The “banned” 2005 Chinese movie Summer Palace (颐和园, Yíhé Yuán) directed by Lou Ye, has become popular movie among Westerners.
Every expat website that discusses this movie says, “It’s the kind of movie that really shows and expresses the real China and its people.”
This flattering talk kept me wondering what movie was like.
Was it great?
Does it tell some secret things about the Tiananmen Square incident of 1989 like the movie’s poster suggest?
The character Yu Hong says during the movie, “My college years were the most confused time in my life.”
However, for me, watching this movie was most confused time.
The story begins with the leading girl, Yu Hong (played by Hao Lei), having sex with her first lover at home in a North China village. Then she abruptly leaves for school at Beijing University.
We don’t know what she studies or if she is smart enough to get into “Beida,”, which is top university in China.
At school, a new girlfriend Li Ti takes her to bars and introduces her to boy named Zhou Wei, which turns into stormy relationship with constant love, sex and fighting.
In one scene, they are having naked sex and next scene are slapping and screaming then making love again.
Never does story tell why they act like this. Their love should be deeply hurt and touched inside.
However, all I saw was their cold, wild sex with different people. There was too much unnecessary nudity, like Yu Hong having a lesbian relationship in her dorm room, which cheapened movie.
In 1989, Tiananmen Square incident took place.
Movie poster for Summer Palace shows soldiers with guns and advertises that this story tells something about politics saying, it is “a powerful recreation of the Tiananmen events.”
However, they show few minutes of some students on campus singing songs, riding in the back of trucks and throwing bricks. That’s all.
This movie is definitely not about 1989 Tiananmen. I think director Lou Ye wanted to get commercial attention in the West by making story at the same time as 1989, an insincere marketing tactic.
Anyway, Yu Hong catches Zhou and Li in bed, so she leaves PKU without graduating.
Then she is working in some southern cities. Later, the movie say she is married, but we don’t see or know to whom.
Meanwhile, Zhou and Li travel to Berlin together. He has job there but movie doesn’t tell what job is.
Li Ti spends her time walking naked around her apartment. Then Zhou says he wants to go back to China, so Li Ti jumps off roof in front of him and dies.
Zhou then moves to Chongqing and seems successful but we don’t know why.
Then he is driving on highway and meets Yu Hong again at gas station.
Why is she in central China?
Why is she at gas station?
We don’t know. They go to hotel and have sex, which ends the movie.
Summer Palace is a little, blue sad story.
The director likes to show Yu Hong walking around with pouting, weepy face to get our pity or showing her having crazy sex to arouse us.
The director says it’s love story except there is no love. There’s no reason for anything that happens. There’s nothing to hold the story together.
There is only one scene after another without explanation as if director was confused and didn’t know what to do. With more than two and half-hours of this, imagine how boring that was.
Also, director made stupid, irresponsible mistakes. He shows students in 1980’s China wearing new designer clothes, high heels and sexy lingerie—even though none of these trends had arrived in PRC yet.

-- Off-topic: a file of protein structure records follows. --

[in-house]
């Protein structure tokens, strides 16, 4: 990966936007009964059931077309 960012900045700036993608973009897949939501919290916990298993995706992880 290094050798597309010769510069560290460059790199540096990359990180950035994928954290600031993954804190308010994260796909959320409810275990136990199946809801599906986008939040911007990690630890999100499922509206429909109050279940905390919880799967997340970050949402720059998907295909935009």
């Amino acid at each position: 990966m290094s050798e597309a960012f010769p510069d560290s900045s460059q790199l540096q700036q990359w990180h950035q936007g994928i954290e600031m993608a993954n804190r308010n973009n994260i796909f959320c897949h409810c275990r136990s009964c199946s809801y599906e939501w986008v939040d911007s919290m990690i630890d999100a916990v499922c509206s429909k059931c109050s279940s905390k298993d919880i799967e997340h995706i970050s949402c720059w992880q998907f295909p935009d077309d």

Then there are scenes at bars and nightclubs with PKU students drinking foreign liquor and listening to American pop music, which is also unreal.
None of these things came to China until the late 1990s, decade later.
It is obvious that Lou Ye just wants to make his movie cool and stylish so people will watch it. He forgets that as filmmaker, he has certain responsibility to keep story historically accurate.
What bothers me most about Summer Palace is that so many Westerners will think this movie tells some real, true things about Chinese student culture, which is mostly unreal as depicted in movie.
The New York Times review says, “remarkable for its candor.”
The Shanghaiist, a popular website for foreigners in China, says, “This is the only honest piece of Chinese filmmaking we’ve seen in a long time”
Ha! Are they serious?
On the other hand, maybe they have never watched another Chinese movie except Crouching Tiger Hidden Dragon. I know of at least twenty, sixth-generation Chinese moves better than Summer Palace.
Even director’s first movie, Suzhou River, was better than this rubbish.
Maybe this movie is popular with foreigners because there’s so much sex and nudity and because it’s “banned by government”, which really seems to make Westerners excited.
Any movie banned by Communists is automatically “cool” to Westerners, even if movie sucks.
So why was Summer Palace banned and director Lou Ye censored for next 5 years?
Actually, it’s not because of politics because this movie tells nothing about Tiananmen Square incident. And it’s not because nudity since those scenes can easily be edited out.
It’s only because Lou Ye took the movie to Cannes Film Festival in France without permission from China’s State Administration of Radio, Film and Television, which is necessary for all Chinese filmmakers.
Lou Ye did this expecting he would be censored, so he could proudly say his movie was “banned in China” on his movie poster and get instant praise from Western audiences.
However, for me, I think this movie should be banned just because it sucks.
It’s big disappointment and waste of 2.5 hours.
Sixth-Generation Chinese filmmakers are trying hard to be shocking without telling good stories, and Western audience praises these filmmakers because they think Chinese who show nudity are “brave”.
How can anyone call this trash art as confusing as it is?
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